Today’s update shows that 33 lemur species are Critically Endangered, with 103 of the 107 surviving species threatened with extinction, mainly due to deforestation and hunting in Madagascar. Thirteen lemur species have been pushed to higher threat categories as a result of intensifying human pressures. Among those newly listed as Critically Endangered are Verreaux’s Sifaka (Propithecus verreauxi) and Madame Berthe's Mouse Lemur (Microcebus berthae), the smallest primate in the world, both of which were previously listed as Endangered.
Lemur catta. zwennie CC BY-SA 2.0
Elsewhere in Africa, an estimated 53% of primate species (54 of 103) are now under threat of extinction. This includes all 17 species of Red Colobus, making it the continent’s most threatened genus of monkeys. Among the primates changing to a higher threat status, today is the King Colobus (Colobus polytomous), a monkey living on Africa’s west coast, which has gone from Vulnerable to Endangered. Hunting for bushmeat – much of it illegal – and habitat loss continue to pose the most urgent threats to primates across the continent.
North Atlantic Right Whale one step from extinction
Photographer Marianna Hagbloom. Credit Anderson Cabot Center, New England Aquarium. Collected under Canadian SARA permit.
The North Atlantic Right Whale (Eubalaena glacialis) has been moved from Endangered to Critically Endangered on the IUCN Red List. Fewer than 250 mature individuals were estimated to be alive at the end of 2018, the total population has declined by approximately 15% since 2011. This decline is being driven by a combination of increased mortality due to entanglement in fishing gear and vessel strikes, and a lower reproduction rate compared to previous years. Of 30 confirmed human-caused deaths or serious injuries of North Atlantic Right Whales between 2012 and 2016, 26 were due to entanglement.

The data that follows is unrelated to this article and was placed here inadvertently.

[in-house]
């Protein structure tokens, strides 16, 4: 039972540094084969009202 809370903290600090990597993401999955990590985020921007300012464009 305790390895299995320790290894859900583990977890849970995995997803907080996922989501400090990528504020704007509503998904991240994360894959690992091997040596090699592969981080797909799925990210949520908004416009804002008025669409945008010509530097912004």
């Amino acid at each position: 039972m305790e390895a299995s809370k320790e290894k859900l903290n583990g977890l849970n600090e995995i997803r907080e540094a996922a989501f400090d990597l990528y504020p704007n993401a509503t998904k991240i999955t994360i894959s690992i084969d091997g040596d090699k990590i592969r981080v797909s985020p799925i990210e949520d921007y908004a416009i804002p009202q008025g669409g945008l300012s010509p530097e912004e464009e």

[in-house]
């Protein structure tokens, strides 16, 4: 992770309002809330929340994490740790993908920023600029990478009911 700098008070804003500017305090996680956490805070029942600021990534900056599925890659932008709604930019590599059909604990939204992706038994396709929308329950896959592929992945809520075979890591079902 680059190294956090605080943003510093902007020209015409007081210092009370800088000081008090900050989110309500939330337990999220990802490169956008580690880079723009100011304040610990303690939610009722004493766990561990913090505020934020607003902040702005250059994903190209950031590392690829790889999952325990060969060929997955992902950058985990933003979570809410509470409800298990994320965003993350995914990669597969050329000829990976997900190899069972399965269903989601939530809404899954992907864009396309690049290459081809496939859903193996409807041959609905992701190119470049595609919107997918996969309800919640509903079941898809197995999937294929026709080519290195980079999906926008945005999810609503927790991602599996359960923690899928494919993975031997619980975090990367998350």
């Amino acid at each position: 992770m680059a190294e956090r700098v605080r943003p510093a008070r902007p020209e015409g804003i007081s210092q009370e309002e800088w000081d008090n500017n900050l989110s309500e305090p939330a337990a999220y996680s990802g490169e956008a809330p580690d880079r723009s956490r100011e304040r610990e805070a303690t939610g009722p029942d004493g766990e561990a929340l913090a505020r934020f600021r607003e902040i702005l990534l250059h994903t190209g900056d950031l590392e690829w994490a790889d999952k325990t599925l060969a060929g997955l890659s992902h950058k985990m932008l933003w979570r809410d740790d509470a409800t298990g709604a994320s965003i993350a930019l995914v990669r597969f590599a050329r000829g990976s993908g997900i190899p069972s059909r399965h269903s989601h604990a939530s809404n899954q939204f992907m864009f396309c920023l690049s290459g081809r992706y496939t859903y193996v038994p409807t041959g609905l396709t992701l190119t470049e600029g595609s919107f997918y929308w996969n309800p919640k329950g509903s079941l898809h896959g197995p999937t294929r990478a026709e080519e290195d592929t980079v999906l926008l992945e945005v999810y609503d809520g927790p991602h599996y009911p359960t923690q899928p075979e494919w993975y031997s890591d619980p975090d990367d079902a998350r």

Climate change appears to be exacerbating the threats to North Atlantic Right Whales. Warmer sea temperatures have likely pushed their main prey species further north during summer, into the Gulf of St. Lawrence, where the whales are more exposed to accidental encounters with ships and also at high risk of entanglement in crab-pot ropes.
European Hamster now Critically Endangered
European hamster Cricetus cricetus - Mathilde Tissier (IPHC – LIFE Alister)
The European Hamster (Cricetus cricetus), once abundant across Europe and Russia, has suffered severe populations declines across its entire range and is now listed as Critically Endangered on the IUCN Red List. Research has shown that the population declines are likely due to lowered reproduction rates.
World’s most expensive fungus threatened
The world’s most expensive fungus, the Caterpillar Fungus (Ophiocordyceps sinensis), has entered the IUCN Red List as Vulnerable. This fungus is highly valued in Traditional Chinese Medicine, where it has been used for over 2,000 years to treat many diseases including those related to the kidneys and lungs. The demand for the fungus has risen sharply since the 1990s.
Caterpillar Fungus (Ophiocordyceps sinensis) © Qi Zhao
Caterpillar Fungus, which only grows on the Tibetan Plateau, parasitizes the larvae of ghost moths while they are buried underground. It then grows through their bodies and emerges through the larvae’s heads to the surface, where it is harvested.
In the last two decades, the fungus has become the main source of livelihoods for thousands of people where it grows. Caterpillar Fungus’ populations have declined by at least 30% over the past 15 years as a result of overharvesting.